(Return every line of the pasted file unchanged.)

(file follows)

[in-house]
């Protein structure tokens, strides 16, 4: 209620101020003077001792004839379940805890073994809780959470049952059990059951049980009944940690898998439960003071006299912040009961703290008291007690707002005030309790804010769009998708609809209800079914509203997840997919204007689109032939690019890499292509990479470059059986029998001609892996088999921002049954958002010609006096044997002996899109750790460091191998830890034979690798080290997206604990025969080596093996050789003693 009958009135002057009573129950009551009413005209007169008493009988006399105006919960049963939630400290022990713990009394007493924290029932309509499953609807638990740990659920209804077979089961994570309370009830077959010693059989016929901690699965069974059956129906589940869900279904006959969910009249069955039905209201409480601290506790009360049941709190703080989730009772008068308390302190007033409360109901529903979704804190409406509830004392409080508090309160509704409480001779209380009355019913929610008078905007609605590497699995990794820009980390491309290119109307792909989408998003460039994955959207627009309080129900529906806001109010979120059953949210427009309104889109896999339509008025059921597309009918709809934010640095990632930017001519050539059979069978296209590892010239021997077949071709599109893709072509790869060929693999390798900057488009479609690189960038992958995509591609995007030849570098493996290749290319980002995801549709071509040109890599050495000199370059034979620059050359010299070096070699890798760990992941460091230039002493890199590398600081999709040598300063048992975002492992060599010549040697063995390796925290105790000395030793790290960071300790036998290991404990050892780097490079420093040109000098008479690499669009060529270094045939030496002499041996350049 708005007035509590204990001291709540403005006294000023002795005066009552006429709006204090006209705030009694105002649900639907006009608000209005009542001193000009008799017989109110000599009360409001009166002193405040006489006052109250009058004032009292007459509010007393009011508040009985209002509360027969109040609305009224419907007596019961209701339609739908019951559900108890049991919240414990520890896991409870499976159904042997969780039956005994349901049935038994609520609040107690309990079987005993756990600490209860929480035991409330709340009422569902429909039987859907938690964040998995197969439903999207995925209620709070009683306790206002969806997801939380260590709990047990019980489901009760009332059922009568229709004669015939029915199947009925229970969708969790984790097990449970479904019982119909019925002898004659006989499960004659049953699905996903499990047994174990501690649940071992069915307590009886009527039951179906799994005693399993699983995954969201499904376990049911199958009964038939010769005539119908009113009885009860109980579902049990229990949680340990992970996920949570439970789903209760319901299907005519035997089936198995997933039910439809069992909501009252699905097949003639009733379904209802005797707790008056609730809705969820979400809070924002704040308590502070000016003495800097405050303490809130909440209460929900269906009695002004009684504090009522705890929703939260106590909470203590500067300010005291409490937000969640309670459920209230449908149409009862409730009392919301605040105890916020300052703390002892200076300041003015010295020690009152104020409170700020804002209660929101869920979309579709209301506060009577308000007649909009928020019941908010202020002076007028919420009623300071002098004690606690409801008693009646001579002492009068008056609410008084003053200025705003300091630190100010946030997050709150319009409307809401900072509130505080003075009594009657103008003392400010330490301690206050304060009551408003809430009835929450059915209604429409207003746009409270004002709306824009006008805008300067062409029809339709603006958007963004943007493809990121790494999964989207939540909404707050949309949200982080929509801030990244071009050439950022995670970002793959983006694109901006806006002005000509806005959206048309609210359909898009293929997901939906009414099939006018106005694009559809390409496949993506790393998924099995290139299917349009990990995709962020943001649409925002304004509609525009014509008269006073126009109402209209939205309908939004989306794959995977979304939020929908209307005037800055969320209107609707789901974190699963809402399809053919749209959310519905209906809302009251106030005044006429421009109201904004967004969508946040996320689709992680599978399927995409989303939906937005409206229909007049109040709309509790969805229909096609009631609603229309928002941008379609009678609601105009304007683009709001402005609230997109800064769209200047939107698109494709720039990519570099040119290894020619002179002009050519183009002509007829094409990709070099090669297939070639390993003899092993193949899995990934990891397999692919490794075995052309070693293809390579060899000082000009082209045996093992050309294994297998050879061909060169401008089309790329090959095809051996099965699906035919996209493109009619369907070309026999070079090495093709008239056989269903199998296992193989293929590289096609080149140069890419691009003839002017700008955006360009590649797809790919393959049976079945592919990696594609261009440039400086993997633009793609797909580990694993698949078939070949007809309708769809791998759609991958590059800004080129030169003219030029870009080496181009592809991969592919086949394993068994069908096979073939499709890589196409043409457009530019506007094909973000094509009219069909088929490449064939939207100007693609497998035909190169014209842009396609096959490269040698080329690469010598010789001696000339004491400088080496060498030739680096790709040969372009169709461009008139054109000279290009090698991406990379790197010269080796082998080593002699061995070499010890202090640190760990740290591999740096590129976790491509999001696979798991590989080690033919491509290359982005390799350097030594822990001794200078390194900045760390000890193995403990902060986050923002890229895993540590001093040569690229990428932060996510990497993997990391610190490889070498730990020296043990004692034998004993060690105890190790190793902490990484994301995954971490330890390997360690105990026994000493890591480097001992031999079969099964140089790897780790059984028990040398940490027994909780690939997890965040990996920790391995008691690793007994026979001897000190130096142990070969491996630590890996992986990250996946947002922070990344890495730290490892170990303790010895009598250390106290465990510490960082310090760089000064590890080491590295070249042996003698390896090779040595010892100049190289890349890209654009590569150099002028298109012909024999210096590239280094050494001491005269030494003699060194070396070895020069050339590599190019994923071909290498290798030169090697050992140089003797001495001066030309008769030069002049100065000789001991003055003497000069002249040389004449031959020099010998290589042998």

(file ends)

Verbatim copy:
[in-house]
């Protein structure tokens, strides 16, 4: 209620101020003077001792004839379940805890073994809780959470049952059990059951049980009944940690898998439960003071006299912040009961703290008291007690707002005030309790804010769009998708609809209800079914509203997840997919204007689109032939690019890499292509990479470059059986029998001609892996088999921002049954958002010609006096044997002996899109750790460091191998830890034979690798080290997206604990025969080596093996050789003693 009958009135002057009573129950009551009413005209007169008493009988006399105006919960049963939630400290022990713990009394007493924290029932309509499953609807638990740990659920209804077979089961994570309370009830077959010693059989016929901690699965069974059956129906589940869900279904006959969910009249069955039905209201409480601290506790009360049941709190703080989730009772008068308390302190007033409360109901529903979704804190409406509830004392409080508090309160509704409480001779209380009355019913929610008078905007609605590497699995990794820009980390491309290119109307792909989408998003460039994955959207627009309080129900529906806001109010979120059953949210427009309104889109896999339509008025059921597309009918709809934010640095990632930017001519050539059979069978296209590892010239021997077949071709599109893709072509790869060929693999390798900057488009479609690189960038992958995509591609995007030849570098493996290749290319980002995801549709071509040109890599050495000199370059034979620059050359010299070096070699890798760990992941460091230039002493890199590398600081999709040598300063048992975002492992060599010549040697063995390796925290105790000395030793790290960071300790036998290991404990050892780097490079420093040109000098008479690499669009060529270094045939030496002499041996350049 708005007035509590204990001291709540403005006294000023002795005066009552006429709006204090006209705030009694105002649900639907006009608000209005009542001193000009008799017989109110000599009360409001009166002193405040006489006052109250009058004032009292007459509010007393009011508040009985209002509360027969109040609305009224419907007596019961209701339609739908019951559900108890049991919240414990520890896991409870499976159904042997969780039956005994349901049935038994609520609040107690309990079987005993756990600490209860929480035991409330709340009422569902429909039987859907938690964040998995197969439903999207995925209620709070009683306790206002969806997801939380260590709990047990019980489901009760009332059922009568229709004669015939029915199947009925229970969708969790984790097990449970479904019982119909019925002898004659006989499960004659049953699905996903499990047994174990501690649940071992069915307590009886009527039951179906799994005693399993699983995954969201499904376990049911199958009964038939010769005539119908009113009885009860109980579902049990229990949680340990992970996920949570439970789903209760319901299907005519035997089936198995997933039910439809069992909501009252699905097949003639009733379904209802005797707790008056609730809705969820979400809070924002704040308590502070000016003495800097405050303490809130909440209460929900269906009695002004009684504090009522705890929703939260106590909470203590500067300010005291409490937000969640309670459920209230449908149409009862409730009392919301605040105890916020300052703390002892200076300041003015010295020690009152104020409170700020804002209660929101869920979309579709209301506060009577308000007649909009928020019941908010202020002076007028919420009623300071002098004690606690409801008693009646001579002492009068008056609410008084003053200025705003300091630190100010946030997050709150319009409307809401900072509130505080003075009594009657103008003392400010330490301690206050304060009551408003809430009835929450059915209604429409207003746009409270004002709306824009006008805008300067062409029809339709603006958007963004943007493809990121790494999964989207939540909404707050949309949200982080929509801030990244071009050439950022995670970002793959983006694109901006806006002005000509806005959206048309609210359909898009293929997901939906009414099939006018106005694009559809390409496949993506790393998924099995290139299917349009990990995709962020943001649409925002304004509609525009014509008269006073126009109402209209939205309908939004989306794959995977979304939020929908209307005037800055969320209107609707789901974190699963809402399809053919749209959310519905209906809302009251106030005044006429421009109201904004967004969508946040996320689709992680599978399927995409989303939906937005409206229909007049109040709309509790969805229909096609009631609603229309928002941008379609009678609601105009304007683009709001402005609230997109800064769209200047939107698109494709720039990519570099040119290894020619002179002009050519183009002509007829094409990709070099090669297939070639390993003899092993193949899995990934990891397999692919490794075995052309070693293809390579060899000082000009082209045996093992050309294994297998050879061909060169401008089309790329090959095809051996099965699906035919996209493109009619369907070309026999070079090495093709008239056989269903199998296992193989293929590289096609080149140069890419691009003839002017700008955006360009590649797809790919393959049976079945592919990696594609261009440039400086993997633009793609797909580990694993698949078939070949007809309708769809791998759609991958590059800004080129030169003219030029870009080496181009592809991969592919086949394993068994069908096979073939499709890589196409043409457009530019506007094909973000094509009219069909088929490449064939939207100007693609497998035909190169014209842009396609096959490269040698080329690469010598010789001696000339004491400088080496060498030739680096790709040969372009169709461009008139054109000279290009090698991406990379790197010269080796082998080593002699061995070499010890202090640190760990740290591999740096590129976790491509999001696979798991590989080690033919491509290359982005390799350097030594822990001794200078390194900045760390000890193995403990902060986050923002890229895993540590001093040569690229990428932060996510990497993997990391610190490889070498730990020296043990004692034998004993060690105890190790190793902490990484994301995954971490330890390997360690105990026994000493890591480097001992031999079969099964140089790897780790059984028990040398940490027994909780690939997890965040990996920790391995008691690793007994026979001897000190130096142990070969491996630590890996992986990250996946947002922070990344890495730290490892170990303790010895009598250390106290465990510490960082310090760089000064590890080491590295070249042996003698390896090779040595010892100049190289890349890209654009590569150099002028298109012909024999210096590239280094050494001491005269030494003699060194070396070895020069050339590599190019994923071909290498290798030169090697050992140089003797001495001066030309008769030069002049100065000789001991003055003497000069002249040389004449031959020099010998290589042998």